If you would like to discuss this in more detail, or learn how brookscomm might help your business to implement similar communications practices, please do get in touch.  

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Audience Psychology: Content Messaging Development and Emotional Connection

Messaging and audience insights are an essential step in building your communications strategy.

The ability to understand your target personas, whether these be customers, partners, industry authorities or other audiences, along with their goals and challenges – and how your business value proposition answers these – is critical. The more that you can keep this approach at the heart of your content, the more likely you will be to successfully resonate and engage with your targets and, ultimately, achieve your objectives while building authentic brand confidence.

However, as sustainability and environmental considerations continue to dominate the news agenda, there is an increasing pressure for businesses to demonstrate their values and ethics beyond pure product or service positioning, acknowledging and responding to the broader concerns of their target audiences.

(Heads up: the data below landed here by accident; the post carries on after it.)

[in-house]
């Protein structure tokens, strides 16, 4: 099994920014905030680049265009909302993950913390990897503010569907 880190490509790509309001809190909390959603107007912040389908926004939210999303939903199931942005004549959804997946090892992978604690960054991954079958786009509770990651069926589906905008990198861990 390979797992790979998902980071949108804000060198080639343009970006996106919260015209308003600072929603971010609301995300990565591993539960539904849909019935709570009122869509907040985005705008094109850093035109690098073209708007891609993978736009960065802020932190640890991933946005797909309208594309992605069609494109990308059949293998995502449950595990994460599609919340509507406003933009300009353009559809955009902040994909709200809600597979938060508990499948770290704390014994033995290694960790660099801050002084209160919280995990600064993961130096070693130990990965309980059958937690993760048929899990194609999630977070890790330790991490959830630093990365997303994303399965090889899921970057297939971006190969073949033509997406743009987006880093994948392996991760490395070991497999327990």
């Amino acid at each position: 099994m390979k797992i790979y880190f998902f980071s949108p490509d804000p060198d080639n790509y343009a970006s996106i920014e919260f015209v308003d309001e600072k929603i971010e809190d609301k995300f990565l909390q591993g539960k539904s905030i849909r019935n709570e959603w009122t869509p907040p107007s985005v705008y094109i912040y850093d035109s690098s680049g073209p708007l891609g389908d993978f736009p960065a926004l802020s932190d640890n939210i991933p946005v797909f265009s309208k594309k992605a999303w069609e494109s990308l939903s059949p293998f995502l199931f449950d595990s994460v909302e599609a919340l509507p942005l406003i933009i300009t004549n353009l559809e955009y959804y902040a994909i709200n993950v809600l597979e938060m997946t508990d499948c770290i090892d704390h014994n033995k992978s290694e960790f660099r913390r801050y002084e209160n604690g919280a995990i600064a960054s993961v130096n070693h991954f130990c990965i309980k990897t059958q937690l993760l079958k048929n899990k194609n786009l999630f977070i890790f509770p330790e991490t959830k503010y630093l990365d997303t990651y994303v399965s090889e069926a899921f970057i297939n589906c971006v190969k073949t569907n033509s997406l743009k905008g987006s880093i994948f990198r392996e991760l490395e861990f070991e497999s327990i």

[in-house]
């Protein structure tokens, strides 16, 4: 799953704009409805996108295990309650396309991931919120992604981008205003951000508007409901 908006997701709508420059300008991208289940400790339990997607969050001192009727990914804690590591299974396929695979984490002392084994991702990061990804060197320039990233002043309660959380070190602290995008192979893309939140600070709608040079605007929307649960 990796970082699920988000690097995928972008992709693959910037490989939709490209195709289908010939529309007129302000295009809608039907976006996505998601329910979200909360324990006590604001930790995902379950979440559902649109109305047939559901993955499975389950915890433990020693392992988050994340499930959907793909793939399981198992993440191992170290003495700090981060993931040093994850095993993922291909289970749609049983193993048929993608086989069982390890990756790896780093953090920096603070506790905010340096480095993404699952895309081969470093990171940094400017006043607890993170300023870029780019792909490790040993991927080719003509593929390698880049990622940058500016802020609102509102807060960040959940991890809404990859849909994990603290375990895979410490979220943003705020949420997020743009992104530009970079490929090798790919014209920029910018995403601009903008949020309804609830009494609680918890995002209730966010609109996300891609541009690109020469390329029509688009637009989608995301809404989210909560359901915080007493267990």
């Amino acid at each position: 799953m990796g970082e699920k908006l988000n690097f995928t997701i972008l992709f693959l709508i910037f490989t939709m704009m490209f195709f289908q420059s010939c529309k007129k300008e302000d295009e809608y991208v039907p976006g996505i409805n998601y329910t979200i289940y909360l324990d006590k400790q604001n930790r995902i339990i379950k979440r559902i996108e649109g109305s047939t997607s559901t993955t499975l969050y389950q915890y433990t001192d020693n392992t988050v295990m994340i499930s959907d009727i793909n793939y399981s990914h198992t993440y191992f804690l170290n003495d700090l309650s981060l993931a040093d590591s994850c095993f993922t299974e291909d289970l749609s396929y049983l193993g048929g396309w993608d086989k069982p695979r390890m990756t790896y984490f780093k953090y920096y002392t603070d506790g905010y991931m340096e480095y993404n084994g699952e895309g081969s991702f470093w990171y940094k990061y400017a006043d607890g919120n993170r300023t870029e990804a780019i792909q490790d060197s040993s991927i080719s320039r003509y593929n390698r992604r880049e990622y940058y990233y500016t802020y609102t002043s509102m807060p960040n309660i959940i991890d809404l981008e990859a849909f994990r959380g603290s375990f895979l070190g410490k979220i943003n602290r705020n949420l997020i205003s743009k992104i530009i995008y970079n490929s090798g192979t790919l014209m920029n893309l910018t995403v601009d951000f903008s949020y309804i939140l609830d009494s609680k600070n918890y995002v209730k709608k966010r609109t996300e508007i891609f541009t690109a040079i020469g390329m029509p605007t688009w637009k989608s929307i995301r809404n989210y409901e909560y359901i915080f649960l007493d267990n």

Big brands taking notice of consumer values

This morning’s news includes an announcement from Unilever, stating that they are committing to reduce their use of new plastic by half. The BBC article states that the firm currently produces 700,000 tonnes of new plastic every year and they have cited this commitment as a direct response to the concerns of their customers in the Millennial and Gen Z age brackets, as well as securing the company’s market relevance ‘for years to come’. This story follows similar announcements from other large FMCG corporations, including Coca-Cola and Nestle, highlighting the importance of considering your company values in alignment with your audience interests.